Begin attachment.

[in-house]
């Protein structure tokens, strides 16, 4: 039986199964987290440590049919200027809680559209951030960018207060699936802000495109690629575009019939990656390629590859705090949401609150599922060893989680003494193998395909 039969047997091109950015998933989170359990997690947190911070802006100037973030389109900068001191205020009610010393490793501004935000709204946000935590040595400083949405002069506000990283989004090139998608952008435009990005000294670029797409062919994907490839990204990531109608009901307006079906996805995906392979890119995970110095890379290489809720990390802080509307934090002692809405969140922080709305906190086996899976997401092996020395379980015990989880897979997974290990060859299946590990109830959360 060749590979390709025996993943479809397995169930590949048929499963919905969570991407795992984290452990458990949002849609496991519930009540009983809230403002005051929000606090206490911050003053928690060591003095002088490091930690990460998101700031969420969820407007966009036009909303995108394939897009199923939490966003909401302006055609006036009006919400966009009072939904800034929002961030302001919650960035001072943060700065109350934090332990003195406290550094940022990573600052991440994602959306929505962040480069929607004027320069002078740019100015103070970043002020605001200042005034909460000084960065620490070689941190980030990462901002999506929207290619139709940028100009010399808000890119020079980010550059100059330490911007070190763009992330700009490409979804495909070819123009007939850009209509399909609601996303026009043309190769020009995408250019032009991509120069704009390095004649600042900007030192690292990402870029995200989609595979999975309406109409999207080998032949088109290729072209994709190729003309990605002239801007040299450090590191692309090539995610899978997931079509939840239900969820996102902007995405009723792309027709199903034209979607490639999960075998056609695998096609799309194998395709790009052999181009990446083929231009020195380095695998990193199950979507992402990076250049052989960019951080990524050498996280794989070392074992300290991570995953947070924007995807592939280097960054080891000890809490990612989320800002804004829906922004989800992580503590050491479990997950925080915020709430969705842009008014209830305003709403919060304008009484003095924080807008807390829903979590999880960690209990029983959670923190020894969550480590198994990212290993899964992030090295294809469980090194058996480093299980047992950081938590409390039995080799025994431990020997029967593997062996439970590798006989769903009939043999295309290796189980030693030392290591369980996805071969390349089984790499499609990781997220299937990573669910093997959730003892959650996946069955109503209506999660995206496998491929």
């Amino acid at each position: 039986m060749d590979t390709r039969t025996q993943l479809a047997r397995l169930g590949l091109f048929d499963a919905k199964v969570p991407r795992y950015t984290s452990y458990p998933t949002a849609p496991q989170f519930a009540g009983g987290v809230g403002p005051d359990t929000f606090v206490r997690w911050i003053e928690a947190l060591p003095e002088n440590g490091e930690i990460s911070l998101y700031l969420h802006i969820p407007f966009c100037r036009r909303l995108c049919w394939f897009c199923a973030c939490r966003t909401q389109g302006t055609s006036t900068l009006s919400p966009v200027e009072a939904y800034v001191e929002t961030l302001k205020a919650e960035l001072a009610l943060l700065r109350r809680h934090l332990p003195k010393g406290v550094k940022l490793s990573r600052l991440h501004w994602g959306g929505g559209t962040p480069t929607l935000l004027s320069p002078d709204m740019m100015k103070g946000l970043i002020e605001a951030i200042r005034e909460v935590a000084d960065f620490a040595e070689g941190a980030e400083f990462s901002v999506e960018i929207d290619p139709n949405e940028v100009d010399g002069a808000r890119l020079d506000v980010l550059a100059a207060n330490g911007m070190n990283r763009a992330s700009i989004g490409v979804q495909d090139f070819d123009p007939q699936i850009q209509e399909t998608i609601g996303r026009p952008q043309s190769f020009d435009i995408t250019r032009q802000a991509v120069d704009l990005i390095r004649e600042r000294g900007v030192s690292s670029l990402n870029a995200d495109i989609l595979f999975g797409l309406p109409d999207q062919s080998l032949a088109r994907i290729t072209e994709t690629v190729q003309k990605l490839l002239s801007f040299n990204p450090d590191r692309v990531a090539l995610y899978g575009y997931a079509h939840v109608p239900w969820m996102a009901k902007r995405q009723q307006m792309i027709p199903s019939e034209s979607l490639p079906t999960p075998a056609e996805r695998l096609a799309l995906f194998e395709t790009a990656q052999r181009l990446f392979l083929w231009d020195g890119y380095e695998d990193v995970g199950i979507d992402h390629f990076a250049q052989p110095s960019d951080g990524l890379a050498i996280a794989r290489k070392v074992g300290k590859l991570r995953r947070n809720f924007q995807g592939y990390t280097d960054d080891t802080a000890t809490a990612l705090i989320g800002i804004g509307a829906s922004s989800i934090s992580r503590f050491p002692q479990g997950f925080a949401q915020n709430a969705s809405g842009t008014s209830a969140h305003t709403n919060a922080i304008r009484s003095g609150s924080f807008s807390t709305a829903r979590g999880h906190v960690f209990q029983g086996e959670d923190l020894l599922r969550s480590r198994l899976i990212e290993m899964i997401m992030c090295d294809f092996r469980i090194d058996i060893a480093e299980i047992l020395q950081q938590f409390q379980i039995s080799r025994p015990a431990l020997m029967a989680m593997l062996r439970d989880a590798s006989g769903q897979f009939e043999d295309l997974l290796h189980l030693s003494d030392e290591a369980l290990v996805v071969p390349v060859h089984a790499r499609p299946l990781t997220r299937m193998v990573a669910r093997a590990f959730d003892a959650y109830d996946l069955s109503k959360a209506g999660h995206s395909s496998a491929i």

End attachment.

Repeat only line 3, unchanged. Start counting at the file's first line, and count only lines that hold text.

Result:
């Amino acid at each position: 039986m060749d590979t390709r039969t025996q993943l479809a047997r397995l169930g590949l091109f048929d499963a919905k199964v969570p991407r795992y950015t984290s452990y458990p998933t949002a849609p496991q989170f519930a009540g009983g987290v809230g403002p005051d359990t929000f606090v206490r997690w911050i003053e928690a947190l060591p003095e002088n440590g490091e930690i990460s911070l998101y700031l969420h802006i969820p407007f966009c100037r036009r909303l995108c049919w394939f897009c199923a973030c939490r966003t909401q389109g302006t055609s006036t900068l009006s919400p966009v200027e009072a939904y800034v001191e929002t961030l302001k205020a919650e960035l001072a009610l943060l700065r109350r809680h934090l332990p003195k010393g406290v550094k940022l490793s990573r600052l991440h501004w994602g959306g929505g559209t962040p480069t929607l935000l004027s320069p002078d709204m740019m100015k103070g946000l970043i002020e605001a951030i200042r005034e909460v935590a000084d960065f620490a040595e070689g941190a980030e400083f990462s901002v999506e960018i929207d290619p139709n949405e940028v100009d010399g002069a808000r890119l020079d506000v980010l550059a100059a207060n330490g911007m070190n990283r763009a992330s700009i989004g490409v979804q495909d090139f070819d123009p007939q699936i850009q209509e399909t998608i609601g996303r026009p952008q043309s190769f020009d435009i995408t250019r032009q802000a991509v120069d704009l990005i390095r004649e600042r000294g900007v030192s690292s670029l990402n870029a995200d495109i989609l595979f999975g797409l309406p109409d999207q062919s080998l032949a088109r994907i290729t072209e994709t690629v190729q003309k990605l490839l002239s801007f040299n990204p450090d590191r692309v990531a090539l995610y899978g575009y997931a079509h939840v109608p239900w969820m996102a009901k902007r995405q009723q307006m792309i027709p199903s019939e034209s979607l490639p079906t999960p075998a056609e996805r695998l096609a799309l995906f194998e395709t790009a990656q052999r181009l990446f392979l083929w231009d020195g890119y380095e695998d990193v995970g199950i979507d992402h390629f990076a250049q052989p110095s960019d951080g990524l890379a050498i996280a794989r290489k070392v074992g300290k590859l991570r995953r947070n809720f924007q995807g592939y990390t280097d960054d080891t802080a000890t809490a990612l705090i989320g800002i804004g509307a829906s922004s989800i934090s992580r503590f050491p002692q479990g997950f925080a949401q915020n709430a969705s809405g842009t008014s209830a969140h305003t709403n919060a922080i304008r009484s003095g609150s924080f807008s807390t709305a829903r979590g999880h906190v960690f209990q029983g086996e959670d923190l020894l599922r969550s480590r198994l899976i990212e290993m899964i997401m992030c090295d294809f092996r469980i090194d058996i060893a480093e299980i047992l020395q950081q938590f409390q379980i039995s080799r025994p015990a431990l020997m029967a989680m593997l062996r439970d989880a590798s006989g769903q897979f009939e043999d295309l997974l290796h189980l030693s003494d030392e290591a369980l290990v996805v071969p390349v060859h089984a790499r499609p299946l990781t997220r299937m193998v990573a669910r093997a590990f959730d003892a959650y109830d996946l069955s109503k959360a209506g999660h995206s395909s496998a491929i």